Dr. Shahid Alvi, Sociology Department, presented a paper, “Can Progressives Support Broken Windows Theory?” at the annual meeting of the Academy of Criminal Justice Sciences April 3-8 in Washington, D.C.
Dr. Philip Anderson, Management Department, and Dr. Leigh Lawton, Marketing Department, are the co-authors of a paper, “A Framework for Evaluating Simulations as Educational Tools,” with Paul Schumann and Tim Scott of Minnesota State University, Mankato. The paper was published in “Developments in Business Simulations and Experiential Learning” and presented at the ABSEL meeting April 6 in San Diego. The paper uses Kirkpatrick’s Framework (1998) for evaluating corporate training programs in conjunction with Bloom’s Taxonomy of learning objectives to assess the educational benefits of management simulation exercises.
Dr. Stephen Brookfield, School of Education, is the author of a chapter, “Adult Cognition as a Dimension of Lifelong Learning,” in a new book, Lifelong Learning: Education Across the Lifespan, edited by John Field and Mal Leicester (London: Routledge, 2000).
Dr. Catherine Craft-Fairchild, English Department, is the author of an article, “‘Same Person … Just a Different Sex’: Sally Potter’s Construction of Gender in Orlando,” published in the 2001 volume of Woolf Studies Annual. The essay combines literary and film criticism to study Potter’s cinematic interpretation of the purposeful ambiguities in Virginia Woolf’s novel.
Dr. Mel Gray, Graduate School of Business, is co-author of the second edition ofThe Economics of Art and Culture, recently published by Cambridge University Press. Gray’s co-author is Dr. James Heilbrun, professor emeritus at Fordham University. In addition to updating all data and various policy issues, the new edition includes grater international coverage of the arts and culture.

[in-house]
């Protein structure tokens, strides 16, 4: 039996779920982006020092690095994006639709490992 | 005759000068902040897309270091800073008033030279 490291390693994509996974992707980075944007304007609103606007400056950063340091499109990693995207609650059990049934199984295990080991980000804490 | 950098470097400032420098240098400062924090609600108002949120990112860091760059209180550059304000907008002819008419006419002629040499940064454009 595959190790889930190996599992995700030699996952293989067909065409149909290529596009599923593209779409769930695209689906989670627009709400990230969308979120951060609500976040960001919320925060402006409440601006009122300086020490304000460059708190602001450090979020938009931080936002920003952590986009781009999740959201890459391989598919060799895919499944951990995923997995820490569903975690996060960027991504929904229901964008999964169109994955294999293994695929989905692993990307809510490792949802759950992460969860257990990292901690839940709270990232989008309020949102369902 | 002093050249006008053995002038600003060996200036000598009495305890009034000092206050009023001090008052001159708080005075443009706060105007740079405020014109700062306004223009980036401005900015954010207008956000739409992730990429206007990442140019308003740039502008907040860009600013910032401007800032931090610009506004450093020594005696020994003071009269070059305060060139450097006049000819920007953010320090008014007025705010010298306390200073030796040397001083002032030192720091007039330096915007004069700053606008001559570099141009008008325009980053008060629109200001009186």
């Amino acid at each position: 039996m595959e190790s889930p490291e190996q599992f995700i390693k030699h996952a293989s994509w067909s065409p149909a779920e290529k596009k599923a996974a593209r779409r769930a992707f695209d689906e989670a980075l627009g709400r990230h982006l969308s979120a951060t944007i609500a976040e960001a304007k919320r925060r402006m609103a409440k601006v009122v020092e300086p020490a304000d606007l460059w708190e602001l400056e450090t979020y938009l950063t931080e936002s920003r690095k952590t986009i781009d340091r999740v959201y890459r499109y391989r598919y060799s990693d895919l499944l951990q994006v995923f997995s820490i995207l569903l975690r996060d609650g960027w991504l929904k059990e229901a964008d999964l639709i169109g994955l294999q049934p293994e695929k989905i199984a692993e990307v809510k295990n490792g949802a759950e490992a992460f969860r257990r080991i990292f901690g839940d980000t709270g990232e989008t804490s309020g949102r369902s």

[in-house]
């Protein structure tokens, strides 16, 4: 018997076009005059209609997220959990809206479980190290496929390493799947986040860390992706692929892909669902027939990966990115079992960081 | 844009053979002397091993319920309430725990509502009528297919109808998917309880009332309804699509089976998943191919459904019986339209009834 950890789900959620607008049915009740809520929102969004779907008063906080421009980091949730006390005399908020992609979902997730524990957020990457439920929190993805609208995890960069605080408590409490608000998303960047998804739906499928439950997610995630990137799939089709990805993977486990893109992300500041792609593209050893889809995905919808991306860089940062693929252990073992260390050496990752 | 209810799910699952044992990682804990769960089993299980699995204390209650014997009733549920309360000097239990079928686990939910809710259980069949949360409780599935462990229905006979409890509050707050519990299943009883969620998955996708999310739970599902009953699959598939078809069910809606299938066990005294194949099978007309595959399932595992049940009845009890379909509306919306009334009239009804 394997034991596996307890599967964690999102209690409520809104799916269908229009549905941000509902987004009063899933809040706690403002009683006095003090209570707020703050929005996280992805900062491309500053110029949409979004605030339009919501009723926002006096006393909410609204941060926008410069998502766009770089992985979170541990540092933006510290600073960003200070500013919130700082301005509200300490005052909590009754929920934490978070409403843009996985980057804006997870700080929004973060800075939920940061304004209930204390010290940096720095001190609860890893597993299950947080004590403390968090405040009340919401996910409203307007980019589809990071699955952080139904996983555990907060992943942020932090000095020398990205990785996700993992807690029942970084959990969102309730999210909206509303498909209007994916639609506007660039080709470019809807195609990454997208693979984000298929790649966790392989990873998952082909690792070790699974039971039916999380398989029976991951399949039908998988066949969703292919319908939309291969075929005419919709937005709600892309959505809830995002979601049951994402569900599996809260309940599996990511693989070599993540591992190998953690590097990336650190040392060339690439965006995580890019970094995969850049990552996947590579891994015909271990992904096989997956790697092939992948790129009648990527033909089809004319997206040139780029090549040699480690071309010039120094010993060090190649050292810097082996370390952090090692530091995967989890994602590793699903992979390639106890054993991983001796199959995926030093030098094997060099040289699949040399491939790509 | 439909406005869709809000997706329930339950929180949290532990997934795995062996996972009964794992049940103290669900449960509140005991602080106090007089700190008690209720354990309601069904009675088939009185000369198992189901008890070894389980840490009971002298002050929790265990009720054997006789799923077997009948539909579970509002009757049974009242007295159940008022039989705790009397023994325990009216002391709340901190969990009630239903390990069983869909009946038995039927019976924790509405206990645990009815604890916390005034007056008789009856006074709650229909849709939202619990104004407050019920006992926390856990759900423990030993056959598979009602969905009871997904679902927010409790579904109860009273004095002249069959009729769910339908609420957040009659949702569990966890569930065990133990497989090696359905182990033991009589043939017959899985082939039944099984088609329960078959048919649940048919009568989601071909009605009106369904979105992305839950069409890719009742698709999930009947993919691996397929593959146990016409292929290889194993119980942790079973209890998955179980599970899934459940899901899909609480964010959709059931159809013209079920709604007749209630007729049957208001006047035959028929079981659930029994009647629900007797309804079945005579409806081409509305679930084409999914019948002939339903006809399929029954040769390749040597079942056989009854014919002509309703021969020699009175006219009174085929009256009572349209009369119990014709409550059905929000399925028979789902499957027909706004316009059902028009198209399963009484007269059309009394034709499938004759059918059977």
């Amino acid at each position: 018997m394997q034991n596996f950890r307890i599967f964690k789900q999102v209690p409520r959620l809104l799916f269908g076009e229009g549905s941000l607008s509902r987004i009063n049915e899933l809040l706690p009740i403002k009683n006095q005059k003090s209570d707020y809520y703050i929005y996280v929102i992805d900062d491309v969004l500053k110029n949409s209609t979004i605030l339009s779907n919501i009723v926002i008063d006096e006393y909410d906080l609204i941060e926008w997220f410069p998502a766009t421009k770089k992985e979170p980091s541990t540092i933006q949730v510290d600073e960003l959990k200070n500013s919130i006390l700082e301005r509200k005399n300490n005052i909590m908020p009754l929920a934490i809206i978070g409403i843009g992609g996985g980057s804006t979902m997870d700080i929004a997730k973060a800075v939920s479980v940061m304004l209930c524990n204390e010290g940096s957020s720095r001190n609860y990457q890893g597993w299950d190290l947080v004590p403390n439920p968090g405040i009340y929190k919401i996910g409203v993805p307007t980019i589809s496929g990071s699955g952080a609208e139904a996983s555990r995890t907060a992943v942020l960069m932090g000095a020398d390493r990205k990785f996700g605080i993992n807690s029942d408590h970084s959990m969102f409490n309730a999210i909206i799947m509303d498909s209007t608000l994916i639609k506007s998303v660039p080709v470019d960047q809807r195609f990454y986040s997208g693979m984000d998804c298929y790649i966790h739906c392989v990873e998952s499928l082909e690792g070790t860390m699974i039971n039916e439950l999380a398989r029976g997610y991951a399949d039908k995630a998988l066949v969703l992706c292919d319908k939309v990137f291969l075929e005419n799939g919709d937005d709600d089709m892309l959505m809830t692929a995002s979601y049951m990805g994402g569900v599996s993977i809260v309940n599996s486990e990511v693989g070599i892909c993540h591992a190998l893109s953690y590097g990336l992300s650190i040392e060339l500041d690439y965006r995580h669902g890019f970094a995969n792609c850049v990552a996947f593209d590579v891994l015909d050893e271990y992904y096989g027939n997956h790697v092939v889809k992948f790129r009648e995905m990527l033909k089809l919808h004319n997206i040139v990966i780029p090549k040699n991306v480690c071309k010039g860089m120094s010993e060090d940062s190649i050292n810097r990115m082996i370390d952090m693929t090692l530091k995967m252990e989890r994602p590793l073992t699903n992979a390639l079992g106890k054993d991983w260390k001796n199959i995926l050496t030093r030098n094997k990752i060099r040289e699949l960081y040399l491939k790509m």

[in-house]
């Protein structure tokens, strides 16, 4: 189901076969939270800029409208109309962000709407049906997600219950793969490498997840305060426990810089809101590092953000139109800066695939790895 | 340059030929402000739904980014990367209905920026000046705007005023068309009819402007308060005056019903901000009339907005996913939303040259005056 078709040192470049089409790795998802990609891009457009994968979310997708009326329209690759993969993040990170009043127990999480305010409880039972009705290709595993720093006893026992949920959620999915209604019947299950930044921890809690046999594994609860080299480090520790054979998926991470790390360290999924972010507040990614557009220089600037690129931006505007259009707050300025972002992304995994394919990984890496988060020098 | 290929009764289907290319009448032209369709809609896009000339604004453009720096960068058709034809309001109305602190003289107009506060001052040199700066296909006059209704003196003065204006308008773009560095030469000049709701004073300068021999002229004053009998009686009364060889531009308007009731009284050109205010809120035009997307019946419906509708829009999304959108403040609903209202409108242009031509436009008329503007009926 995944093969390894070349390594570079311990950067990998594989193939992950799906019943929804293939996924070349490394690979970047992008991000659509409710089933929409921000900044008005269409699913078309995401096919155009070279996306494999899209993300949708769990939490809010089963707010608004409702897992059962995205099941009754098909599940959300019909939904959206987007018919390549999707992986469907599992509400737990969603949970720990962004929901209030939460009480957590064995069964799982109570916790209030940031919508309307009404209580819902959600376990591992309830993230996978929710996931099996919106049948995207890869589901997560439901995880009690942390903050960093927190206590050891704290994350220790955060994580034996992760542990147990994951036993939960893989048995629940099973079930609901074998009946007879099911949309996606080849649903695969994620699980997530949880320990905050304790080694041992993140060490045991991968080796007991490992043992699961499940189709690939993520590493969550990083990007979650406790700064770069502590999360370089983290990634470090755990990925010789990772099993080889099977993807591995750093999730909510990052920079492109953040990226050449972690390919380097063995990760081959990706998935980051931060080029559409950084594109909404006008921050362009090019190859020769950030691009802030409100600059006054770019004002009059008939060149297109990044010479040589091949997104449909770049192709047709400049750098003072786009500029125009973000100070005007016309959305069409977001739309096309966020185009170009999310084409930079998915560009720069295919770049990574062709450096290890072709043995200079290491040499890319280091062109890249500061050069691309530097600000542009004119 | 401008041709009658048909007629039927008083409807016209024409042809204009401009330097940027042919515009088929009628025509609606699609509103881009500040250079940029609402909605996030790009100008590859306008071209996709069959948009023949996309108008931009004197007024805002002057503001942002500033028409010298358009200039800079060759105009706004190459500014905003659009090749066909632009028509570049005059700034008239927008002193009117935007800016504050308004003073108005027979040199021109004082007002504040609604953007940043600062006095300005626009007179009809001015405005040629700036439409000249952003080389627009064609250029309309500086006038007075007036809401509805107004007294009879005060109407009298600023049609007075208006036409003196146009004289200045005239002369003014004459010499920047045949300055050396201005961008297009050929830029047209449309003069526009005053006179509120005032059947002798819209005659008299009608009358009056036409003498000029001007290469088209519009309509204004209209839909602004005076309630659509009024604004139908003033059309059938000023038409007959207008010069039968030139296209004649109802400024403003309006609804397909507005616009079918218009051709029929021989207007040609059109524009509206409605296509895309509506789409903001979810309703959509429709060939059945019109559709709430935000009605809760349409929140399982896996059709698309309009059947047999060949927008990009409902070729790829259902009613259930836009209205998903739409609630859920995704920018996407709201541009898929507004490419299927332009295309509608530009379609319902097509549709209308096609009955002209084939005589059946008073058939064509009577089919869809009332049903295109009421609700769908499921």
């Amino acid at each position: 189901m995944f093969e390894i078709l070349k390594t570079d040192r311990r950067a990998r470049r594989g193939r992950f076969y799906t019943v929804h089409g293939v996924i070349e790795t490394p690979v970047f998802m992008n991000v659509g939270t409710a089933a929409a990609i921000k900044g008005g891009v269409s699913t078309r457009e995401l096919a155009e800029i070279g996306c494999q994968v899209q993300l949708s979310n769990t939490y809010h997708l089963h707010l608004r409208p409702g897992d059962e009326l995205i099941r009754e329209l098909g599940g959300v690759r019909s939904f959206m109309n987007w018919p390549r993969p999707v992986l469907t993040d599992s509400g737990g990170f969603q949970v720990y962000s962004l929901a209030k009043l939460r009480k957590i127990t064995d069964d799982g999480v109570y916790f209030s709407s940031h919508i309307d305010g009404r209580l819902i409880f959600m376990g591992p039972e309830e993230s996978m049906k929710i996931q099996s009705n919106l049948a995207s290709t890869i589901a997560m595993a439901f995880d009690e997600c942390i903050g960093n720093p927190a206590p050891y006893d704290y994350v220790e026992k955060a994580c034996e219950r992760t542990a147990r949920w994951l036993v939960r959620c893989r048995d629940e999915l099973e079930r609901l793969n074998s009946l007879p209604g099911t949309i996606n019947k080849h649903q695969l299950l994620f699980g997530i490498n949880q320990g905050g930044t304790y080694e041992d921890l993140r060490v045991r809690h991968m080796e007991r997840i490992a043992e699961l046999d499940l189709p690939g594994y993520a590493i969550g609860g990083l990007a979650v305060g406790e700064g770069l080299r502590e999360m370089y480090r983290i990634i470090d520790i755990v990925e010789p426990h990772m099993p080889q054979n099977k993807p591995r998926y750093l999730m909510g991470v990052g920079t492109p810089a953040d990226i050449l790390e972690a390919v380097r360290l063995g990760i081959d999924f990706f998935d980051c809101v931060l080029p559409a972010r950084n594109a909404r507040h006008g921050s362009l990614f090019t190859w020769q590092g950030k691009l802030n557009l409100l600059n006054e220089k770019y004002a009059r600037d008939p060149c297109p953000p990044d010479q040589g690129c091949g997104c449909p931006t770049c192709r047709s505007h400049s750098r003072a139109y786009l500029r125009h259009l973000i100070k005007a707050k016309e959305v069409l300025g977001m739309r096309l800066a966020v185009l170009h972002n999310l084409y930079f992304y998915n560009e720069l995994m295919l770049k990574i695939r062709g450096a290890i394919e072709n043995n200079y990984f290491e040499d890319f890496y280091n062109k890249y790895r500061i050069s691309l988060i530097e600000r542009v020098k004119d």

Dr. Frederick Holton, Master of Business Communication Program, is the author of the lead article, “Competitive Livability: How Regions Prosper,” in the April issue of Urban Land magazine. In the article, Holton discusses “smart growth” as a strategy for reconciling the conflicting demands of economic development and environmental preservation in the Twin Cities region. The entire issue of the magazine is devoted to the Twin Cities and is meant to set the stage for the Urban Land Institute conference to be held here next month.
Dr. James Hundley, Modern and Classical Languages Department, presented a paper, “Bolivia’s BancoSol: Investing in Social Change,” at the Midwest Conference on Latin American Studies April 20 in Eau Claire, Wis. This regional conference provides an opportunity for scholars and students who work in Latin American studies to address issues and share ideas.
Dr. Ameeta Jaiswal-Dale, Graduate School of Business, is a visiting professor at the business school of the Universite de Caen in France. She is teaching a graduate course in international corporate finance. Part of the course will be taught from St. Thomas using WebCT. Students from Caen enroll in the Graduate School of Business’ MBA and MIM programs and can earn a U.S. business degree to complement their French degree from Caen.